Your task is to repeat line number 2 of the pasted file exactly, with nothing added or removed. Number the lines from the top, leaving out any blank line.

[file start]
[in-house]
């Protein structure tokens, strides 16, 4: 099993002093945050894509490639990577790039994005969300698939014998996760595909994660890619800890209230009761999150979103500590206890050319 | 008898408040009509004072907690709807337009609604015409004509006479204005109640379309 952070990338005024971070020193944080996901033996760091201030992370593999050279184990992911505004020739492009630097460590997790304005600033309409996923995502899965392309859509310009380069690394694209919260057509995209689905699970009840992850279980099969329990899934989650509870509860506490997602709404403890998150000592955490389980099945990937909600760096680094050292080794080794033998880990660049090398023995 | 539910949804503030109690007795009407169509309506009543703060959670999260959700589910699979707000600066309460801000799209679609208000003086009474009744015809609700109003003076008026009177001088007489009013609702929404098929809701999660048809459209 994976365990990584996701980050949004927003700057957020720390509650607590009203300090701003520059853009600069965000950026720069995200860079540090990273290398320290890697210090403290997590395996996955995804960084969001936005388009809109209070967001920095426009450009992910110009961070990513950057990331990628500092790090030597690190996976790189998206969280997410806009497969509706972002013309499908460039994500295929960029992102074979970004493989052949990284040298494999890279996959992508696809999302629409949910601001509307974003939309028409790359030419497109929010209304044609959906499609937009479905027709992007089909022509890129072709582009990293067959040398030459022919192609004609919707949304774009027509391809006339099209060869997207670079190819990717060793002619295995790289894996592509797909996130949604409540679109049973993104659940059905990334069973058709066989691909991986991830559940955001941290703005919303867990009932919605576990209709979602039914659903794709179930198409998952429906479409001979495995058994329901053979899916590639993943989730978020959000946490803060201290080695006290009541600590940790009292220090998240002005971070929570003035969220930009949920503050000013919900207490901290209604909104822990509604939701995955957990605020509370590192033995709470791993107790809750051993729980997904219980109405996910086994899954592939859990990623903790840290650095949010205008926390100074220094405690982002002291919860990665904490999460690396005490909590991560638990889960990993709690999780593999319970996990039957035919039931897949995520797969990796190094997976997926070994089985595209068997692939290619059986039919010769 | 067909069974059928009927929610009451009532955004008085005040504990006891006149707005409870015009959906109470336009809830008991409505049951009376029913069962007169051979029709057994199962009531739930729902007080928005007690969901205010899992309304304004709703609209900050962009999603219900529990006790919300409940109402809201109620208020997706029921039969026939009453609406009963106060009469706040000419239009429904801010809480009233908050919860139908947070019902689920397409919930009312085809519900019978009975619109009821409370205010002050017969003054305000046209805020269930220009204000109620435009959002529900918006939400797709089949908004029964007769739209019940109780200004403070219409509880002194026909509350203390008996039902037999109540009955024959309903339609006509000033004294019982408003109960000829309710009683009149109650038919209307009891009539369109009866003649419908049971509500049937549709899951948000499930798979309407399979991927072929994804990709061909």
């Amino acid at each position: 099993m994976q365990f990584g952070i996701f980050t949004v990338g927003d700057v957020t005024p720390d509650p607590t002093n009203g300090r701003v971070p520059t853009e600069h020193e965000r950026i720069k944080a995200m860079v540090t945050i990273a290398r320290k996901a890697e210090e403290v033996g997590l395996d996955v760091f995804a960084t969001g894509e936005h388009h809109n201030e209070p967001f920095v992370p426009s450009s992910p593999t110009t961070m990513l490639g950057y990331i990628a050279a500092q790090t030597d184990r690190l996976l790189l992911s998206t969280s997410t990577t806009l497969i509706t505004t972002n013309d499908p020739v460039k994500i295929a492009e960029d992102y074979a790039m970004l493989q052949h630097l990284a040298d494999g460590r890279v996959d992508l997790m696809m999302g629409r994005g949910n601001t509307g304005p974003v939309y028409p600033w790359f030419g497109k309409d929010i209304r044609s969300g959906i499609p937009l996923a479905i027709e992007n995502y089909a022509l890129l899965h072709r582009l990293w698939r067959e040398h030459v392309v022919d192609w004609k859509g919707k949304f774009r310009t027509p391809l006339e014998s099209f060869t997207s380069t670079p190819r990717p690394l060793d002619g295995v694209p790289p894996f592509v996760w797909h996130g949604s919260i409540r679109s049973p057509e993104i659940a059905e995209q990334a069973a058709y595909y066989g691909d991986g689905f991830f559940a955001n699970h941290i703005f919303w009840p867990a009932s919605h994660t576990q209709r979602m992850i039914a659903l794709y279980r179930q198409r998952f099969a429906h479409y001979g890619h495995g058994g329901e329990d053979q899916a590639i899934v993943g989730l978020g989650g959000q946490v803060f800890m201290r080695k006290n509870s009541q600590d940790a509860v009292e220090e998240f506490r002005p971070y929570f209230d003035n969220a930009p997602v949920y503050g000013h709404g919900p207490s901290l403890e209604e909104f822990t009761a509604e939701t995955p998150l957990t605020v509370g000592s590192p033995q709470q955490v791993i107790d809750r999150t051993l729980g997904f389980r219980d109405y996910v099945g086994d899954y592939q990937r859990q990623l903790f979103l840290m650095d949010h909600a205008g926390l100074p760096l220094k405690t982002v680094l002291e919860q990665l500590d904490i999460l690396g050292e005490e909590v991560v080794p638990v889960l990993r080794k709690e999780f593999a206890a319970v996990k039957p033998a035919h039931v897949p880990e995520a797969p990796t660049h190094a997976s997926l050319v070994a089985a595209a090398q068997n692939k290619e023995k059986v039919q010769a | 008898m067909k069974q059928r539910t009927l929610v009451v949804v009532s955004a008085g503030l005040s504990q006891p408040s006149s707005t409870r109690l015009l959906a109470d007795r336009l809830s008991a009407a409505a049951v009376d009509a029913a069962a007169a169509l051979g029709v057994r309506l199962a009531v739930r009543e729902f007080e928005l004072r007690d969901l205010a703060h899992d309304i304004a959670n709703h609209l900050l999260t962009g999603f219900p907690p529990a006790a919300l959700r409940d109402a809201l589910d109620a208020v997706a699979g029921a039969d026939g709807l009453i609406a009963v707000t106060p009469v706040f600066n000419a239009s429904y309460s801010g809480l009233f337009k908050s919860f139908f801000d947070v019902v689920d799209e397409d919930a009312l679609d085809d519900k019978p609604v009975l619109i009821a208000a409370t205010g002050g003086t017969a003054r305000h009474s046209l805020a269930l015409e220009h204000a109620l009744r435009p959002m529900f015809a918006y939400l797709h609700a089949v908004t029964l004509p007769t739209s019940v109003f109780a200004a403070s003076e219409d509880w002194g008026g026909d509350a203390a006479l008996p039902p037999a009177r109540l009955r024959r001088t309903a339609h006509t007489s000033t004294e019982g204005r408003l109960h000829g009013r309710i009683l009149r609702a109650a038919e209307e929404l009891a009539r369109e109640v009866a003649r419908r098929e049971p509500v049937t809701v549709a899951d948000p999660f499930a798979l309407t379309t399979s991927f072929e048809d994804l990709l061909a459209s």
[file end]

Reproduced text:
């Protein structure tokens, strides 16, 4: 099993002093945050894509490639990577790039994005969300698939014998996760595909994660890619800890209230009761999150979103500590206890050319 | 008898408040009509004072907690709807337009609604015409004509006479204005109640379309 952070990338005024971070020193944080996901033996760091201030992370593999050279184990992911505004020739492009630097460590997790304005600033309409996923995502899965392309859509310009380069690394694209919260057509995209689905699970009840992850279980099969329990899934989650509870509860506490997602709404403890998150000592955490389980099945990937909600760096680094050292080794080794033998880990660049090398023995 | 539910949804503030109690007795009407169509309506009543703060959670999260959700589910699979707000600066309460801000799209679609208000003086009474009744015809609700109003003076008026009177001088007489009013609702929404098929809701999660048809459209 994976365990990584996701980050949004927003700057957020720390509650607590009203300090701003520059853009600069965000950026720069995200860079540090990273290398320290890697210090403290997590395996996955995804960084969001936005388009809109209070967001920095426009450009992910110009961070990513950057990331990628500092790090030597690190996976790189998206969280997410806009497969509706972002013309499908460039994500295929960029992102074979970004493989052949990284040298494999890279996959992508696809999302629409949910601001509307974003939309028409790359030419497109929010209304044609959906499609937009479905027709992007089909022509890129072709582009990293067959040398030459022919192609004609919707949304774009027509391809006339099209060869997207670079190819990717060793002619295995790289894996592509797909996130949604409540679109049973993104659940059905990334069973058709066989691909991986991830559940955001941290703005919303867990009932919605576990209709979602039914659903794709179930198409998952429906479409001979495995058994329901053979899916590639993943989730978020959000946490803060201290080695006290009541600590940790009292220090998240002005971070929570003035969220930009949920503050000013919900207490901290209604909104822990509604939701995955957990605020509370590192033995709470791993107790809750051993729980997904219980109405996910086994899954592939859990990623903790840290650095949010205008926390100074220094405690982002002291919860990665904490999460690396005490909590991560638990889960990993709690999780593999319970996990039957035919039931897949995520797969990796190094997976997926070994089985595209068997692939290619059986039919010769 | 067909069974059928009927929610009451009532955004008085005040504990006891006149707005409870015009959906109470336009809830008991409505049951009376029913069962007169051979029709057994199962009531739930729902007080928005007690969901205010899992309304304004709703609209900050962009999603219900529990006790919300409940109402809201109620208020997706029921039969026939009453609406009963106060009469706040000419239009429904801010809480009233908050919860139908947070019902689920397409919930009312085809519900019978009975619109009821409370205010002050017969003054305000046209805020269930220009204000109620435009959002529900918006939400797709089949908004029964007769739209019940109780200004403070219409509880002194026909509350203390008996039902037999109540009955024959309903339609006509000033004294019982408003109960000829309710009683009149109650038919209307009891009539369109009866003649419908049971509500049937549709899951948000499930798979309407399979991927072929994804990709061909």